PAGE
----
Monsoon On North-East India’s Plate Part 5: Local Brews & Joys From The Abode of Clouds, Meghalaya

by Tejashee Kashyap

For a long time, the common thread of knowledge connected with Meghalaya has been a state where the heavens open up, and rain pours look heavenly. When in the idyllic hills of the Khasis, Jaintias and Garos, for the natives, monsoon is more of a trip back in time to the land of flavours. “Like the visual image that would appear to our minds, a set of herbs, greens and ferns like the fish mint or heartleaves, water celery, buckwheat, etc. All of these come to life during this time and it enlivens the plate, similar to a dramatic experience in a deep forest,” as local food curator and chef, Ahmedaki Laloo of A’Origins puts it beautifully.  Being a land of many identities, traditions, and dialects, the most exquisite of meals here often emerge from the simplest of ingredients. And they are a celebration of life itself!

Meghalaya, A Bountiful Food Enthusiast’s Paradise

Savouring monsoon food in Meghalaya is an extraordinary journey into a world where culture, nature, and cuisine converge. “Meghalayan food in general is very different than that of regional cuisines of the rest of India. The food of the Northeastern States is devoid of the typical masalas. We depend mostly on fresh herbs or fermented food for flavouring,” explains home chef, Tanisha Phanbuh.  The region’s bountiful ingredients, influenced by a diverse tapestry of cultures, produce a culinary experience that is both comforting and exotic.

Meghalaya is home to a rich tapestry of indigenous tribes, the Garos, Khasis, and Jaintias. Each stands out with their unique culinary traditions deeply rooted in their culture and geography. “We all have similar ingredients and food styles. But at the same time, we have distinguishing tastes and techniques that make each tribe’s food distinctive,” explains Phanbuh.  Although you can find distinct culinary traditions, there are unifying elements in their cuisine. These main three tribes and their food make it a feast for the senses.

Being a culture enthusiast, I had to go to length to understand how distinct tribes contribute to a food culture that is packed with harmony. Ahmedaki explains to me in detail –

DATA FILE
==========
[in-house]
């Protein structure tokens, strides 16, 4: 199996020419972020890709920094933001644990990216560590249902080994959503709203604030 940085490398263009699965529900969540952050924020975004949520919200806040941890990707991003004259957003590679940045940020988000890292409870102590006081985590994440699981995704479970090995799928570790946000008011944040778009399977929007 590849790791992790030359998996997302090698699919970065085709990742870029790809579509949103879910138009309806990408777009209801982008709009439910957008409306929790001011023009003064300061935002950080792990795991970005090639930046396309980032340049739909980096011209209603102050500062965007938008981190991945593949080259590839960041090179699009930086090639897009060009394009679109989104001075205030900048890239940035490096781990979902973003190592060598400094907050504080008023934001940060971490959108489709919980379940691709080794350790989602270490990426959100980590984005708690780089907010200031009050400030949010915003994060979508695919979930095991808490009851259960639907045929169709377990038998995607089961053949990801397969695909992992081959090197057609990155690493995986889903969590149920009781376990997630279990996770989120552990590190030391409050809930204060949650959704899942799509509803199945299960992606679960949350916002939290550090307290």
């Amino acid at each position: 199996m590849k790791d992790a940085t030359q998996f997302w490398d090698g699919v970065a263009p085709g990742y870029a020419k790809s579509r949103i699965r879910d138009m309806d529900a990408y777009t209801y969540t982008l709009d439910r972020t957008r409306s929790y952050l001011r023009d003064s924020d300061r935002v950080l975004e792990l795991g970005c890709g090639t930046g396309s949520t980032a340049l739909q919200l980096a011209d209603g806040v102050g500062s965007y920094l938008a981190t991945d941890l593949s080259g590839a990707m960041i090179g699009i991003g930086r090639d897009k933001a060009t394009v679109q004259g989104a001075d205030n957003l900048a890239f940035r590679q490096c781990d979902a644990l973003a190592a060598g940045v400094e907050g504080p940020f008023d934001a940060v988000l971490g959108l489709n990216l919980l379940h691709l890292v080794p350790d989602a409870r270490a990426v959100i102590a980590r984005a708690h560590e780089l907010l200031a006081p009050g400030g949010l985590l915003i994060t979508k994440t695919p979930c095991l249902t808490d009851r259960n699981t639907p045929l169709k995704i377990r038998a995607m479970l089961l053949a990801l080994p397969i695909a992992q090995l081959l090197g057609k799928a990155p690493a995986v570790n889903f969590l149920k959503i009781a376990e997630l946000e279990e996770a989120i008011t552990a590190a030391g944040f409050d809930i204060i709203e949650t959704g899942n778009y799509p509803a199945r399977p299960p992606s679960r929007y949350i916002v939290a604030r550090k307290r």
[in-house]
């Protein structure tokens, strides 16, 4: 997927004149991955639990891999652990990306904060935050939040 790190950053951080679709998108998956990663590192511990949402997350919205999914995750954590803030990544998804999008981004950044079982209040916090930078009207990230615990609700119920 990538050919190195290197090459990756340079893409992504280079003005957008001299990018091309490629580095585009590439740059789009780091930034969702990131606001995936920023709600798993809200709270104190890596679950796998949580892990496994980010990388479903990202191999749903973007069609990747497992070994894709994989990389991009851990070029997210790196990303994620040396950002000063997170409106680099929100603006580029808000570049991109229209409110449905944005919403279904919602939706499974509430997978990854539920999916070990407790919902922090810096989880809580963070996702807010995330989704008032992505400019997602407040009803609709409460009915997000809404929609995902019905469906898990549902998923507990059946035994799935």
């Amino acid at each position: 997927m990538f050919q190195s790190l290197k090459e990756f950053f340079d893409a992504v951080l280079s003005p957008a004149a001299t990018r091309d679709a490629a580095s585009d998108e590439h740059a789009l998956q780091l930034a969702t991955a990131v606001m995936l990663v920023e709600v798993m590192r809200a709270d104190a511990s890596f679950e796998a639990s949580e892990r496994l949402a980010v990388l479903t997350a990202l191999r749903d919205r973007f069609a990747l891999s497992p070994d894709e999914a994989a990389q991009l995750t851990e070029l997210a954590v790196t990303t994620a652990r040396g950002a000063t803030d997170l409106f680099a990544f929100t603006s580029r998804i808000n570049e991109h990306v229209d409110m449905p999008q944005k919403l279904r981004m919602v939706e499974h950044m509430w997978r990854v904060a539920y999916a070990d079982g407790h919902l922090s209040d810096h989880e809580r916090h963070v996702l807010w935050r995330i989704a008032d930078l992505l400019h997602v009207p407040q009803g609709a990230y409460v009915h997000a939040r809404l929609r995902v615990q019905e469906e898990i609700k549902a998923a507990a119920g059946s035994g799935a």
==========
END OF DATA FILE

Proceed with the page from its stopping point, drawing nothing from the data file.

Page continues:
• Khasi: Driven to fresh and smoked meat consumption like of pork and beef, potato is a staple highlight. While specials like roselle, bamboo shoot, banana flower, and taro stem (ka wang) would be the other hallmarks of their cuisine.
  • Jaintia: There’s the influence of trade routes and cultural impressions. Hence, this region connotes sun-dried fish- curries or in the form of broth, black sesame as a comforting spice and salad-driven cuisines (radish with perilla seeds, fern, mushrooms, etc.)
  • Garo: They mostly hold the western part of the state. During monsoons, the region is more familiarised with fish, crabs, eels and soda-lye/khar in the form of broth and curries.

Also Read: Monsoon On North-East India’s Plate Part 4: Assam’s Leafy Greens Rule All The Way

Food Crawl Through Ingredients

As the monsoon clouds gather and the rain nourishes the earth, the region becomes a treasure trove of locally sourced ingredients. This season transforms the landscape into a lush, vibrant paradise. “We have always stuck to eating seasonal and local. We depend on fresh herbs and leafy greens for flavour but also use a lot of dried or fermented food,” Phanbuh says.

Do you know an abundance of wild edibles are foraged from the forests alone? “As per research, there are 250 odd wild edibles, one could imagine the scope of discovery and dining it can bring,” Ahmedaki brings to notice.


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The communities have developed a deep understanding of the seasonal availability of these treasures. All of these come together to judiciously create a harmonious balance of flavours in both traditional and modern recipes. Elders pass down traditional recipes to the younger generation, fostering a strong sense of identity and continuity.

Phanbuh shares, “I feel like light spices brighten the mood but it’s not just me. Among all three tribes too, you’ll find a high use of chillies. A few other spices used are pepper, bay leaves, and turmeric.” While Ahmedaki puts forth an interesting explanation for this. The environment influences the food consumed. Hence, this leads to certain cravings for comforting foods that are hot, therefore chillies are frequently used in food. “Almost 11 varieties are available at this time like the bird’s eye chillies, bhoot jolokhia/king chilly, little tiny bullets, etc.”